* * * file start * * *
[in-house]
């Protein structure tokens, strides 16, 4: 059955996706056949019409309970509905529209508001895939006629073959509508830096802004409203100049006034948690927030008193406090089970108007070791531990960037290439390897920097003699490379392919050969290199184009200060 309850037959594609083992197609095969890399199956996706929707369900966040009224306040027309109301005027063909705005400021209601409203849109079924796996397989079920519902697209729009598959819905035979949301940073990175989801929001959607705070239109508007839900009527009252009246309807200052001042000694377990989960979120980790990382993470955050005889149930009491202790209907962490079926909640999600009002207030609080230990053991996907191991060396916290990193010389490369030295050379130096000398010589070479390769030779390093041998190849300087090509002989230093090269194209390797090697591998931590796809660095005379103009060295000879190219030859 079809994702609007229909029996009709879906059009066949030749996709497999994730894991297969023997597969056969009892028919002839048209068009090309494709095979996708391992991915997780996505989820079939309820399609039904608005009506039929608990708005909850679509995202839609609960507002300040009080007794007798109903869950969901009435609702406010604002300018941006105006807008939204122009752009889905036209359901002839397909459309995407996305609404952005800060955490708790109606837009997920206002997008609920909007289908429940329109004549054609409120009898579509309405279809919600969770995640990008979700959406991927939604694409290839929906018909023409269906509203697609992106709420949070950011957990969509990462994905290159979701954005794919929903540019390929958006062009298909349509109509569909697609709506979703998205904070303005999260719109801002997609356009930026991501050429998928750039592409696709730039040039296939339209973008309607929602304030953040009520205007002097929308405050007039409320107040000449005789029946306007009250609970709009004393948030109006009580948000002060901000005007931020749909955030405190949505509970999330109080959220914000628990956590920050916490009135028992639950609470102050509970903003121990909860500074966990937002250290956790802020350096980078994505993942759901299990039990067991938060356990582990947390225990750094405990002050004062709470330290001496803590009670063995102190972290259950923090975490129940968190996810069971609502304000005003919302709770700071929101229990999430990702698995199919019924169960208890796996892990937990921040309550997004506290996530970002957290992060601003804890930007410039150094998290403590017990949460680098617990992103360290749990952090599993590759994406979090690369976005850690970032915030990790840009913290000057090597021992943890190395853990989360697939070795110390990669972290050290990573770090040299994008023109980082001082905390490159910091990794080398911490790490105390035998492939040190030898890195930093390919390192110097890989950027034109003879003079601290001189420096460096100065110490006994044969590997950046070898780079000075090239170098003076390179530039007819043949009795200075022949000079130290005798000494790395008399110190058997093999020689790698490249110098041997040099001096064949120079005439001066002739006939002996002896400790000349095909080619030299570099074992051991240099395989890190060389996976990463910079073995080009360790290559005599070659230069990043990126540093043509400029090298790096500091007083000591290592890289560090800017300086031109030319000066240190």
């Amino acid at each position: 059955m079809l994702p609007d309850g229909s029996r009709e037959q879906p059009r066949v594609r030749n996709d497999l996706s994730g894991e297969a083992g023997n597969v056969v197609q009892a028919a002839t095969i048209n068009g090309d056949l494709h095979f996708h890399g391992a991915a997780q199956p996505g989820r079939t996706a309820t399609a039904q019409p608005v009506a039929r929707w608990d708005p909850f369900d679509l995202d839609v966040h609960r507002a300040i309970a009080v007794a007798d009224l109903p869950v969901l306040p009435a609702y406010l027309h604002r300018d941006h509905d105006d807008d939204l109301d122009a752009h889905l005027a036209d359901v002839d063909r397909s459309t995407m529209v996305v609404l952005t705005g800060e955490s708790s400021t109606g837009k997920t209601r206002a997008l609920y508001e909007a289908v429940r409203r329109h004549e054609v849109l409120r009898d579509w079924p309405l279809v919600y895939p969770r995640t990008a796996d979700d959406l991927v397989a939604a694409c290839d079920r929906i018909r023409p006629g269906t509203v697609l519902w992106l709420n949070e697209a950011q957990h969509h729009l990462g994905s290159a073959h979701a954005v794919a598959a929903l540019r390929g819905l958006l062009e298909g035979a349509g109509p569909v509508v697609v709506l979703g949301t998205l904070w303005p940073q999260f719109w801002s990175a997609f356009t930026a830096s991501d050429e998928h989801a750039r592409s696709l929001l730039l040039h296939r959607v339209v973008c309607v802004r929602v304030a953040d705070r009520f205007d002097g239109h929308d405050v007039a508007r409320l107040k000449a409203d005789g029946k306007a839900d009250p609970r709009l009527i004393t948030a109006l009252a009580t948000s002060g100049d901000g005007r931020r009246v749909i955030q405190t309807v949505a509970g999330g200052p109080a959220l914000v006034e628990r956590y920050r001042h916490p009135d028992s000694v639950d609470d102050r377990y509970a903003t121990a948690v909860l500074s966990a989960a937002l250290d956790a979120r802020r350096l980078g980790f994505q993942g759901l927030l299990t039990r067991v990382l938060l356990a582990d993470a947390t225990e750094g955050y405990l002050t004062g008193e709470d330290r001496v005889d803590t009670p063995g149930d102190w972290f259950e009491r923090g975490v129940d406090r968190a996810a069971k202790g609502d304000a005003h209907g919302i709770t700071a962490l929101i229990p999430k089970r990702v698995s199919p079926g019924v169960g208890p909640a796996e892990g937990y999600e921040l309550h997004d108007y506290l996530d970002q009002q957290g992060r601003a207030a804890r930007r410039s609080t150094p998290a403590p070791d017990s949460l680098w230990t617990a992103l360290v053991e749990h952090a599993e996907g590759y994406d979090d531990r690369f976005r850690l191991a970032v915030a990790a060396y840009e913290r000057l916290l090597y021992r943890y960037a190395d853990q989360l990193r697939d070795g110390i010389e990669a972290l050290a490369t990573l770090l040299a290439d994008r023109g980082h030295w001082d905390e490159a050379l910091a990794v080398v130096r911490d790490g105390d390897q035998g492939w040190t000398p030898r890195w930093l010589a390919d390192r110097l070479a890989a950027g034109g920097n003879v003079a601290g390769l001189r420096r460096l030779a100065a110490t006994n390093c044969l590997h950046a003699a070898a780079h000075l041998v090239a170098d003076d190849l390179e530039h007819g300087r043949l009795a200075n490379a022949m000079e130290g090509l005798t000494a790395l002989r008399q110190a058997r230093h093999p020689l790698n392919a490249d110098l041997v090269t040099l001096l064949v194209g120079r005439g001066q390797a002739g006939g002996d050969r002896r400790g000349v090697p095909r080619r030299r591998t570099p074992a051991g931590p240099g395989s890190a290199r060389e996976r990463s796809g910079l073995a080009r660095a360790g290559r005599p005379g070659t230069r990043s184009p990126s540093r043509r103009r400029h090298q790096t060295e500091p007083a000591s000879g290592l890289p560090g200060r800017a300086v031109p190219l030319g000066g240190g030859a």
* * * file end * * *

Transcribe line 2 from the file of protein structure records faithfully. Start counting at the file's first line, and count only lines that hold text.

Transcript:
């Protein structure tokens, strides 16, 4: 059955996706056949019409309970509905529209508001895939006629073959509508830096802004409203100049006034948690927030008193406090089970108007070791531990960037290439390897920097003699490379392919050969290199184009200060 309850037959594609083992197609095969890399199956996706929707369900966040009224306040027309109301005027063909705005400021209601409203849109079924796996397989079920519902697209729009598959819905035979949301940073990175989801929001959607705070239109508007839900009527009252009246309807200052001042000694377990989960979120980790990382993470955050005889149930009491202790209907962490079926909640999600009002207030609080230990053991996907191991060396916290990193010389490369030295050379130096000398010589070479390769030779390093041998190849300087090509002989230093090269194209390797090697591998931590796809660095005379103009060295000879190219030859 079809994702609007229909029996009709879906059009066949030749996709497999994730894991297969023997597969056969009892028919002839048209068009090309494709095979996708391992991915997780996505989820079939309820399609039904608005009506039929608990708005909850679509995202839609609960507002300040009080007794007798109903869950969901009435609702406010604002300018941006105006807008939204122009752009889905036209359901002839397909459309995407996305609404952005800060955490708790109606837009997920206002997008609920909007289908429940329109004549054609409120009898579509309405279809919600969770995640990008979700959406991927939604694409290839929906018909023409269906509203697609992106709420949070950011957990969509990462994905290159979701954005794919929903540019390929958006062009298909349509109509569909697609709506979703998205904070303005999260719109801002997609356009930026991501050429998928750039592409696709730039040039296939339209973008309607929602304030953040009520205007002097929308405050007039409320107040000449005789029946306007009250609970709009004393948030109006009580948000002060901000005007931020749909955030405190949505509970999330109080959220914000628990956590920050916490009135028992639950609470102050509970903003121990909860500074966990937002250290956790802020350096980078994505993942759901299990039990067991938060356990582990947390225990750094405990002050004062709470330290001496803590009670063995102190972290259950923090975490129940968190996810069971609502304000005003919302709770700071929101229990999430990702698995199919019924169960208890796996892990937990921040309550997004506290996530970002957290992060601003804890930007410039150094998290403590017990949460680098617990992103360290749990952090599993590759994406979090690369976005850690970032915030990790840009913290000057090597021992943890190395853990989360697939070795110390990669972290050290990573770090040299994008023109980082001082905390490159910091990794080398911490790490105390035998492939040190030898890195930093390919390192110097890989950027034109003879003079601290001189420096460096100065110490006994044969590997950046070898780079000075090239170098003076390179530039007819043949009795200075022949000079130290005798000494790395008399110190058997093999020689790698490249110098041997040099001096064949120079005439001066002739006939002996002896400790000349095909080619030299570099074992051991240099395989890190060389996976990463910079073995080009360790290559005599070659230069990043990126540093043509400029090298790096500091007083000591290592890289560090800017300086031109030319000066240190």